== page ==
(Edit: I made this sound really dramatic here. Instead of editing it down I thought I would simply add in what actually happens. After I posted this, I looked again and this actually seems like something Lane and Sherman were aware of the whole time. If you watch their execution it's like they sold the idea they were going to smack into eachother because of the combo route. What actually happens is that they both stop as the receivers cross each other and Lane watches for the ball while Sherman gives ground continuing a cover 3 drop.
The Pause between Sherman and Lane on the play is just enough to "Sell" the idea that the concept worked. Lane keeping his eyes on Cutler as he moves gets right into the path of the ball because in Cutler's already panicked mind Lane was still occupied on the other side with the 2nd receiver.
I kept my original post and assessment in there because it's a prime example of a "baited" result. I was so sure they would crash into each other that until I looked at it with a clean approach, I saw exactly what Sherman and Lane wanted Cutler to think he saw.
Overview Of The Game:
I liked the defense, mostly. The pass rush was disappointing, but the play calls were solid and allowed the defense to respond really well to the Bears' offense, and specifically the big wideouts. So much for a flag fest in Seattle, as predicted by Chris Carter -- Seattle's first team wasn't flagged, period. The pass rush picked it up near the end of the second quarter, with Michael Bennett flashing consistently with about five-and-a-half to go.
The dude is gonna be the most thrown-at corner in the NFL by season's end. I wrote once that he was very strong but slow footed, and his technique off the snap was too raw when he was a rookie. Now, he's Seattle's most physical DB outside Kam Chancellor. He's a vast upgrade over Brandon Browner and I look forward to a big year of unexplainable, impressive INTs. His pass breakup is, I think, a precursor of things to come.
I talked about this a lot but with so much to replace in Chris Clemons and Red Bryant, I don't think Seattle saw enough from the ones in terms of rush. Some plays were made, eventually, but I think it's entirely reasonable to worry about this area of play going forward, especially facing who they are coming out of the gate in Aaron Rodgers.
A Few Important Notes
- TWID will be a little bit different this year in format, as Danny Kelly's workload has increased at the dot-com, he should be able to GIF about two plays each week for TWID (at least he hopes so). I originally had planned to just post text breakdowns using the time stamps, to allow people to watch the game along with my notes. When Danny offered the GIFs, I saw it as a bonus. But, I am not currently able to do GIFs myself, so, I have a couple of questions for you:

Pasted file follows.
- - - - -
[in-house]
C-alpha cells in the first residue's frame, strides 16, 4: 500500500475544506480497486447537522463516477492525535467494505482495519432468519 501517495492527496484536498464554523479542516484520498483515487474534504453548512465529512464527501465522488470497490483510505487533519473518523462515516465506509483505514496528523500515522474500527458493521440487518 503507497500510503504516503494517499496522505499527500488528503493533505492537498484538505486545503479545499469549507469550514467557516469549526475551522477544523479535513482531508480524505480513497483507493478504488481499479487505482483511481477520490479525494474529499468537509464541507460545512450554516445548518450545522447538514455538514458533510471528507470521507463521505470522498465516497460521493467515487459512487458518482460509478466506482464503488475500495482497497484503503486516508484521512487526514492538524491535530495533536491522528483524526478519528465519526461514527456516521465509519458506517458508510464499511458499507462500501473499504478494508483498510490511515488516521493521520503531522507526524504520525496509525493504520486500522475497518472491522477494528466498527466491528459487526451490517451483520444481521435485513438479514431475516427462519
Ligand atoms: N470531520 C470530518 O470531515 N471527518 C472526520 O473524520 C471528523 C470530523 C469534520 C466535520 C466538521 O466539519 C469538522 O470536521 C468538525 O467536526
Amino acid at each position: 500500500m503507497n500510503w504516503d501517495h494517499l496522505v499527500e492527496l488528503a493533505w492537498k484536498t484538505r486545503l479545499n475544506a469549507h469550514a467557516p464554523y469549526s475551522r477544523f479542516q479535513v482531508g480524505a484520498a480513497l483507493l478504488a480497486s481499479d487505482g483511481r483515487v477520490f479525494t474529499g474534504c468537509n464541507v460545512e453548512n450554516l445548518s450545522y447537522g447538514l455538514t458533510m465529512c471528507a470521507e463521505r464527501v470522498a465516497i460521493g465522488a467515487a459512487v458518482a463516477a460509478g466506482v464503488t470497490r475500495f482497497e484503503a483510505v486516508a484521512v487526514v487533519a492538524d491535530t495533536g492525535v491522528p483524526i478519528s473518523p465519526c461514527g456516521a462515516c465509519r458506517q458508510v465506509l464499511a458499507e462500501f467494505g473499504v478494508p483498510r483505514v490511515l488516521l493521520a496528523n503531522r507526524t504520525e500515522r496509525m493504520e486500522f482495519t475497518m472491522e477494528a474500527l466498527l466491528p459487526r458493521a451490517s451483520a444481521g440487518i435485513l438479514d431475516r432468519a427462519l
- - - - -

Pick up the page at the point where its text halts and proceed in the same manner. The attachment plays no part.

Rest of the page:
1, Would you guys mind if the articles were just text based? and 2, perhaps one of you has experience with making GIFs and would be willing to help?
(If you're able to help please get in touch with Danny Kelly or myself through email.)
My email: Darthkripple@Hotmail.com
I'm looking at streaming some of the process of producing TWID weekly. This would be through YouTube and the goal would be to bring in an audience that would want to talk defense and watch plays with me. This wouldn't mean that I would stream the game, as that is copyright-no-no-time, but it would mean that anyone that DVR'd the game or otherwise had an easily accessible copy could watch plays as I did and learn the process I take week to week.
This would not change TWID. Streams will only be about an hour and the articles will still be on a regular schedule. I want to gauge interest in this idea though, moving forward so I know if it's something I want to invest some time in. I want to create as many levels of participation as I can and grow audience access to a more direct interaction outside of stationary comments which I sometimes have trouble keeping up with when the season is in full grind. Let me know your thoughts, good bad, or indifferent All input is welcome.
Fridays At The Whiteboard
A series idea based on "Chalk Talk" by Brock Huard. I wanted to shrink the complexities of NFL offenses to something a little more tangible for fans. Not just how plays work but how a QB makes them go. This should have a demo piece out in the next week or just before the season starts and I hope you find it informative.
See you in a couple weeks for Week 1!
While you wait, here's a fun trailer I made as a promo for TWID season 2!